(1) James Britton,
probably came in the ship Increase
from London in 1637, when he was 27 year sold. He subscribed to the town
orders of Woburn, Massachusetts, in 1640, when the settlement of that town
was planned at Charlestown, and soon after settled in Woburn. His name
appears in the first recorded tax list of Woburn, 1645, and he died there
3 May 1655, leaving a widow, Jane,
who subsequently married Isaac Cole, with whom she went to live in Charlestown,
taking with her sons Peter and William.
She died 10 March 1687. They
were probably the parents of:
(2) William Britton,
probably a younger son of James and Jane Britton, married Mary,
eldest daughter of James
and Mary Palmer
of Westerly, Rhode Island, and probably resided in that vicinity. Capt.
James Pendleton was a son of Major Brian
a distinguished citizen of Massachusetts, New Hampshire and a large landholder
in Maine. Before the government of Maine was officially incorporated,
Pendleton served as acting Governor of the territory.
(3) William Britton, son of William and Mary Britton, married 26 October 1698, in Taunton, Massachusetts, Lydia Leonard, born 10 March 1679, daughter of Capt. James Leonard and his wife Lydia Gulliver, both of whom are buried in Neck-O-Land Cemetery, on Summer Street in Taunton, Bristol Co., Massachusetts. Lydia Britton was among the petitioners at the Taunton church meeting on 7 October 1731 for an independent church at Raynham, Bristol Co., Massachusetts. She died 20 May 1735, according to one record, while another places her death on 13 March 1773, aged 94 years. William probably died on 1732.
(4) Ebenezer Britton,
fourth son of William and Lydia Britton, was born 1 June 1715 in Raynham,
Bristol Co., Massachusetts, where he lived about 55 years, died 21 January
1788 in Westmoreland, Cheshire Co., New Hampshire, where he is buried in
North Cemetery. He was in Boston for about a year and went to Westmoreland,
New Hampshire, in 1771. He bought one hundred acres of land there July
6 of that year, and also purchased a grist and saw mill with twelve acres
-- the first mills built in that town. The grantor was James Minot, of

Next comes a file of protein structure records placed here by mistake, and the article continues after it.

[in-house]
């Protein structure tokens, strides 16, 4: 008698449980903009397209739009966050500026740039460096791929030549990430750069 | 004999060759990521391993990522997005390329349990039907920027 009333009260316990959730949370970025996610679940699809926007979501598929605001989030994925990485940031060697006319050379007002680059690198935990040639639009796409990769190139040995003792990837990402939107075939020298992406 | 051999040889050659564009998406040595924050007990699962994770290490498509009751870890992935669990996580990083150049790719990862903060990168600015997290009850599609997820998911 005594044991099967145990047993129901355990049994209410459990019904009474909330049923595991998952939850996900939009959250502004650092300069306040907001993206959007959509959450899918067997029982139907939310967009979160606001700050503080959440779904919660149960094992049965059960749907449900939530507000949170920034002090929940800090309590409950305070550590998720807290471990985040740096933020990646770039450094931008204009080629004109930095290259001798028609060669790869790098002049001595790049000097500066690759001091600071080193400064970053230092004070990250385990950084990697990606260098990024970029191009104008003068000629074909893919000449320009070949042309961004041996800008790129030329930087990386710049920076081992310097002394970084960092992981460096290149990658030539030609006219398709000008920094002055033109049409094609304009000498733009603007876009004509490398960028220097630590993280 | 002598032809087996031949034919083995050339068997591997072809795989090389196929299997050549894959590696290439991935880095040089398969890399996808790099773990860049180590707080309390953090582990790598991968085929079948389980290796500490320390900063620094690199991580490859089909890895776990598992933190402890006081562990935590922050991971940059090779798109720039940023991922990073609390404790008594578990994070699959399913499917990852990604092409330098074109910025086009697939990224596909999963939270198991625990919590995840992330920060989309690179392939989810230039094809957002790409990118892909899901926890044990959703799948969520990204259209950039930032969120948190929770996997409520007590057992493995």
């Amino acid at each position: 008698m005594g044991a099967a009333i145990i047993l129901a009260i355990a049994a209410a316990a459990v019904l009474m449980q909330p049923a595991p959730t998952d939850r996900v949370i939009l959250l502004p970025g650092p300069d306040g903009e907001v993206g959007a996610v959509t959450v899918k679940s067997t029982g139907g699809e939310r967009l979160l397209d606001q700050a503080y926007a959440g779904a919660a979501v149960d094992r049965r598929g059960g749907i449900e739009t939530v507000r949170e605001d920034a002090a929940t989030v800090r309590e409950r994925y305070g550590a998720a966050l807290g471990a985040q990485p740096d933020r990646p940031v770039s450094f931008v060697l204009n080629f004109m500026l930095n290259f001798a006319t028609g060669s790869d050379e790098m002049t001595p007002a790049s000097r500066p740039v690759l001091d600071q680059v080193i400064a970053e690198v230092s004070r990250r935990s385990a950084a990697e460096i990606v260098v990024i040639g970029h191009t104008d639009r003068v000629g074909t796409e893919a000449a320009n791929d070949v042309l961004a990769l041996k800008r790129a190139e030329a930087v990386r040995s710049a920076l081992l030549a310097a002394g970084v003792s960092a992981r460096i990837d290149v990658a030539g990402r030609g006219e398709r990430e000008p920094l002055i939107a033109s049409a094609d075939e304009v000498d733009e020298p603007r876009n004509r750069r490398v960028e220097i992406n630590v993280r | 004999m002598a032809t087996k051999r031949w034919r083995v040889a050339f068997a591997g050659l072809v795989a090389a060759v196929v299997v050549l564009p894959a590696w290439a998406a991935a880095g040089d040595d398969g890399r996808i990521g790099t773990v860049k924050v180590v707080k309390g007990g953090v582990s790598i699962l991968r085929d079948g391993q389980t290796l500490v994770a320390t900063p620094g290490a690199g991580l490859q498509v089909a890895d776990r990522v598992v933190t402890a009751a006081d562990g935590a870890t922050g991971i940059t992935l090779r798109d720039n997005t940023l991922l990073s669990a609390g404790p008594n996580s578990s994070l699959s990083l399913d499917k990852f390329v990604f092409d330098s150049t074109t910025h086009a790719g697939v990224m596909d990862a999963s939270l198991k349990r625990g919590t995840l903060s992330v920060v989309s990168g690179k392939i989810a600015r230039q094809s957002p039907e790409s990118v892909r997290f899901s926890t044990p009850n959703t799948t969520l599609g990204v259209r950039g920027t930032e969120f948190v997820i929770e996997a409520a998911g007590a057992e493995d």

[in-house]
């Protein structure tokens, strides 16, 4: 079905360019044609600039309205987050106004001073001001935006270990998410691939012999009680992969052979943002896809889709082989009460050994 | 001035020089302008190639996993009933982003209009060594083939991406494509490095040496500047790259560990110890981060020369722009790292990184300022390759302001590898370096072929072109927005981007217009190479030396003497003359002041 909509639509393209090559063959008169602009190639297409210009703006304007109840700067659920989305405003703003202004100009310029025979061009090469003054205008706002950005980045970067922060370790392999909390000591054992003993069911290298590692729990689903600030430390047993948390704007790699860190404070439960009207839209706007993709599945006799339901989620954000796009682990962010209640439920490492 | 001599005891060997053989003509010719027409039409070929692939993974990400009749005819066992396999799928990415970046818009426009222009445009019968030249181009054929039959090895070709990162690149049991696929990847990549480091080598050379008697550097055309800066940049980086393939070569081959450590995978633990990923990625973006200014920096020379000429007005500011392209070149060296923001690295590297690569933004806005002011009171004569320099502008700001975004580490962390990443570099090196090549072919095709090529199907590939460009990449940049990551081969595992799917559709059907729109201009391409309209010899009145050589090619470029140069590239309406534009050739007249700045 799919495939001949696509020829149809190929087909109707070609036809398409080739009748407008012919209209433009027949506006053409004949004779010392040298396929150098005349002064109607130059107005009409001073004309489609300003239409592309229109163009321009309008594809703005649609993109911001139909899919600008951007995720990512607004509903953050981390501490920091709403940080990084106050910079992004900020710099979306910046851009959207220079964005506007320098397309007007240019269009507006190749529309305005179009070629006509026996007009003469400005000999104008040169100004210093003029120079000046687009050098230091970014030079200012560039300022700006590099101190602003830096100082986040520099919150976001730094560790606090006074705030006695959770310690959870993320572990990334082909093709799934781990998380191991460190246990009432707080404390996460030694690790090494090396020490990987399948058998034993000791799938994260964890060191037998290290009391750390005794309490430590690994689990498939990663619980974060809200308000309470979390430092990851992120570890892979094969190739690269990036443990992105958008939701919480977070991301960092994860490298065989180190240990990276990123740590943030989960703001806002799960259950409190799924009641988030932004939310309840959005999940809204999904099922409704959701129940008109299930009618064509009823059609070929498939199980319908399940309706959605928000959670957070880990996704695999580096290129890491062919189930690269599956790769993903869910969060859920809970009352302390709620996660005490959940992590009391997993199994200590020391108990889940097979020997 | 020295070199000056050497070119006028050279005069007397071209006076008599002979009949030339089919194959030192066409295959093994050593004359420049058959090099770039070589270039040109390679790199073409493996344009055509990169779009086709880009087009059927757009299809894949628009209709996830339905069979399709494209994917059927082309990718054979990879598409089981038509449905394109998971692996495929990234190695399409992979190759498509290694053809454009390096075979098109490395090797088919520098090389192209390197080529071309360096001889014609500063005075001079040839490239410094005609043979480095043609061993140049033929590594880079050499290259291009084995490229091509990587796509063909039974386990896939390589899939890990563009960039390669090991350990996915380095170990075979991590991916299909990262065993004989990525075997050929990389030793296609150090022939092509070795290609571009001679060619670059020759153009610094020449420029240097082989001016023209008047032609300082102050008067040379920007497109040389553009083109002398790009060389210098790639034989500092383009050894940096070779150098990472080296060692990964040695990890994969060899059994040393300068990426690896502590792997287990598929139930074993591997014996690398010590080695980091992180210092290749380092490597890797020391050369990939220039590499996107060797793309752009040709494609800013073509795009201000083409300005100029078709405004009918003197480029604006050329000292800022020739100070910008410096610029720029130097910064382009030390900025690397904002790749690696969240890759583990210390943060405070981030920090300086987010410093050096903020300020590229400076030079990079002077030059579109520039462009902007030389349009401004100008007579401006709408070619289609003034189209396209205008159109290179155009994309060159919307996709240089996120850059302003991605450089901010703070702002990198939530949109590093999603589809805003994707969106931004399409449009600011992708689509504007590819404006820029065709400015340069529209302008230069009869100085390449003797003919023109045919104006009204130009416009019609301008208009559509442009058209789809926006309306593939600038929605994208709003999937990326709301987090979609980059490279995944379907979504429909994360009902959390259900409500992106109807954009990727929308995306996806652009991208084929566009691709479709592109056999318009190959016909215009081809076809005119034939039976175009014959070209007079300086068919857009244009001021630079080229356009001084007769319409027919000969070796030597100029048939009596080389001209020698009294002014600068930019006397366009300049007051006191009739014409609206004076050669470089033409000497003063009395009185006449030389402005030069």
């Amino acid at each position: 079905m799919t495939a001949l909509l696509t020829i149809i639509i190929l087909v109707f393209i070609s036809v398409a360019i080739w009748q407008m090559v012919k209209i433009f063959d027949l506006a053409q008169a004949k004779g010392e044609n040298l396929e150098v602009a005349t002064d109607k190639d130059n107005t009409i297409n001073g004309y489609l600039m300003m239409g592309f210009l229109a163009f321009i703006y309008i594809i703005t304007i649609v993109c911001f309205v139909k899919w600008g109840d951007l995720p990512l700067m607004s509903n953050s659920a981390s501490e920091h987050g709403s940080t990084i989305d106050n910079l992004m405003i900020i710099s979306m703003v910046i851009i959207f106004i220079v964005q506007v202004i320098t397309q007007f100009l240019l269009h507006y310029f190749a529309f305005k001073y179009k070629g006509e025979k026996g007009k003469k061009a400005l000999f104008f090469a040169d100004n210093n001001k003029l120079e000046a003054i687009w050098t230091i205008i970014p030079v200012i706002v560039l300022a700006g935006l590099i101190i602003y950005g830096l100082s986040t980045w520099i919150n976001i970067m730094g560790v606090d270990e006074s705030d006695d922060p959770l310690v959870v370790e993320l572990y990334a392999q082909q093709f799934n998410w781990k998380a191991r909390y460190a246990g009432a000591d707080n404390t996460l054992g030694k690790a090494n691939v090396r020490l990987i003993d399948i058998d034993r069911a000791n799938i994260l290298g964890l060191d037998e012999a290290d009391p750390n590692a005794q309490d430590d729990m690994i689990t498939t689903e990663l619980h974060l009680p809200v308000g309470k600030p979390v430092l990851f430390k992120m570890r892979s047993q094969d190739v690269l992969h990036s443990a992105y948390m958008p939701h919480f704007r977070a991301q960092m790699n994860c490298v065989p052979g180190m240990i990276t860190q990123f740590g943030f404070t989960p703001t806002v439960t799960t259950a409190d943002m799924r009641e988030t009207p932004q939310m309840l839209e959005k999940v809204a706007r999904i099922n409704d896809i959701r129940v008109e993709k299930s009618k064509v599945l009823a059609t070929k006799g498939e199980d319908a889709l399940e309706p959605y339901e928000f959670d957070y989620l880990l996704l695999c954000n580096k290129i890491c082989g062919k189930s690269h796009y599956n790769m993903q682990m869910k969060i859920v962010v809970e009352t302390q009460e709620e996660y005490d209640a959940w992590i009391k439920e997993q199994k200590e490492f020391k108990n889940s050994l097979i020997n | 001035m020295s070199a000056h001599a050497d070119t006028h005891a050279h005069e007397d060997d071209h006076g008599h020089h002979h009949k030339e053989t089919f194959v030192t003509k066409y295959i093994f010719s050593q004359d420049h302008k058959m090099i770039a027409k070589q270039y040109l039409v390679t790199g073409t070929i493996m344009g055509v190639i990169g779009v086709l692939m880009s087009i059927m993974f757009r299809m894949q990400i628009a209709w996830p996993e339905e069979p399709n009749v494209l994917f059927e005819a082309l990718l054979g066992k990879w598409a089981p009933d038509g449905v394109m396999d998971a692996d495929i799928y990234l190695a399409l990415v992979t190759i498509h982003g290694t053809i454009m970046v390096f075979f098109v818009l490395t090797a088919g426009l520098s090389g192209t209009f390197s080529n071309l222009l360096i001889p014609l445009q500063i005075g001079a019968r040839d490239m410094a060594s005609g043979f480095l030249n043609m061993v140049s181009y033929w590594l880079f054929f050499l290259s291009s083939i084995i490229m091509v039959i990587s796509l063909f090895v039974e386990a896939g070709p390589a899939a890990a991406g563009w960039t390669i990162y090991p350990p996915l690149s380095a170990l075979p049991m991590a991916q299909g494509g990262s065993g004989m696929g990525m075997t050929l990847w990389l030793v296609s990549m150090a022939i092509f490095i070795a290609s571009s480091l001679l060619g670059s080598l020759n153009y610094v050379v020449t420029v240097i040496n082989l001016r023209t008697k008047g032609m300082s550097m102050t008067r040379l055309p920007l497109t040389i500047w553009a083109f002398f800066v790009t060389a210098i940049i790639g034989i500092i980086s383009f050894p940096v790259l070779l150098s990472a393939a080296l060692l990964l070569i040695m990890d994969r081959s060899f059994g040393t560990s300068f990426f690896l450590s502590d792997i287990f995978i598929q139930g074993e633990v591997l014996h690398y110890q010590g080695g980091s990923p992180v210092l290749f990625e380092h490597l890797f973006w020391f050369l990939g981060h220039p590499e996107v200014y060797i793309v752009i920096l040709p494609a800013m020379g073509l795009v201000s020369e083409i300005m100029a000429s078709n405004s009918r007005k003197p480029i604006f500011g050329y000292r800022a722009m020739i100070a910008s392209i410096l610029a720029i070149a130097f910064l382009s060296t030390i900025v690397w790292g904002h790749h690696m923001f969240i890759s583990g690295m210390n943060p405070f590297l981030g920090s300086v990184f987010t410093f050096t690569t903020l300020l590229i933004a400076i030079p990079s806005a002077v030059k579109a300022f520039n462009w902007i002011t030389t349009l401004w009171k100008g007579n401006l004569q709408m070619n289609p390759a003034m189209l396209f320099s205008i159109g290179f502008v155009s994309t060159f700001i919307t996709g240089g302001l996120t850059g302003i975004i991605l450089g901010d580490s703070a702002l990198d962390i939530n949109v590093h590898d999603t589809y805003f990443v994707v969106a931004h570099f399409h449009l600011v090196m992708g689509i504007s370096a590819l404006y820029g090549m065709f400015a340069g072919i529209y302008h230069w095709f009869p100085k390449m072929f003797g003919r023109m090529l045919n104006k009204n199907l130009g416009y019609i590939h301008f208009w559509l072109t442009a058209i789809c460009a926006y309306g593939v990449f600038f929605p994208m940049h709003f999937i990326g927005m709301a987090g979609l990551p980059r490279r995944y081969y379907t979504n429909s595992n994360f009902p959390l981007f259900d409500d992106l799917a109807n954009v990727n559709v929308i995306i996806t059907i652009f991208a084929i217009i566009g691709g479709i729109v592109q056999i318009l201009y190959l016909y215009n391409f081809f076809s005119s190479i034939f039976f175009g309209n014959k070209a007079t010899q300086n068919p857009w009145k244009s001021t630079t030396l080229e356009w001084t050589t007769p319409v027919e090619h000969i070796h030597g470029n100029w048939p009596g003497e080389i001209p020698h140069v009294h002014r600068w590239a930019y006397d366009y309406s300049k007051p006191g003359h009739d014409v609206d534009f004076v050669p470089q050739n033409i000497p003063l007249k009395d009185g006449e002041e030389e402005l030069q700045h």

Putney, "province of New York," the jurisdiction of Vermont then being
in dispute. Putney is on the opposite side of the Connecticut River from
Ebenezer Britton was a warm patriot in revolutionary days and signed the "association test." When his neighbors were troubled about the depreciation of continental money, he said: "
"I am not afraid of continental money; it will be redeemed in good time; redeemed or not redeemed, no soldier who has fought under George Washington shall go hungry while I have corn to feed him!"Several of his sons were enlisted in the army. He was active in church and town matters, serving as deacon and many times as selectman, and was representative in 1776, 1777 and 1778, and member of the Continental Congress 1777-1778. He died at Westmoreland 21 January 1788. He married first 20 May 1735 Tabitha, daughter of Seth Leonard, his cousin, who died in 1749. On 20 February 1749/1750 in Raynham or in Providence, Rhode Island, he married Sarah H. Bullock, born 12 September 1731 in Rehoboth, Bristol County, Massachusetts, died 19 September 1790 in Westmoreland where she is also buried in the North Cemetery.
Children of Ebenezer Britton and Sarah Bullock:
(5) Job Britton
was born 20 February 1755 in Raynham, Bristol County, Massachusetts, died
15 December 1804 in Westmoreland, Cheshire County, New Hampshire where
he is also buried. On 3 February 1774, in Westmoreland, he married Abigail
born after 1756 in Westmoreland, died after 23 April 1846 in Chili, Monroe
County, New York. She is known to have been aged 88 years in 1844.
Job's Revolutionary War record indicates that he served under Col. James Reed. He enlisted in Westmoreland, New Hampshire, his residence, in 1775. For one year he served in Capt. Jacob Hind's company of Col. James Reed's regiment. He was wounded in his right shoulder at the famous Battle of Bunker Hill and was under a surgeon's care until December. He then marched to Canada and was ill with smallpox during Col. Bedel's affair at the Cedars. He returned home in October 1776. In the spring of 1777 he substituted for his brother, Samuel, who was ill and served four months. On 13 January 1783 he substituted for his brother-in-law, Ephraim Stone, in Capt. Ellis' company for six months.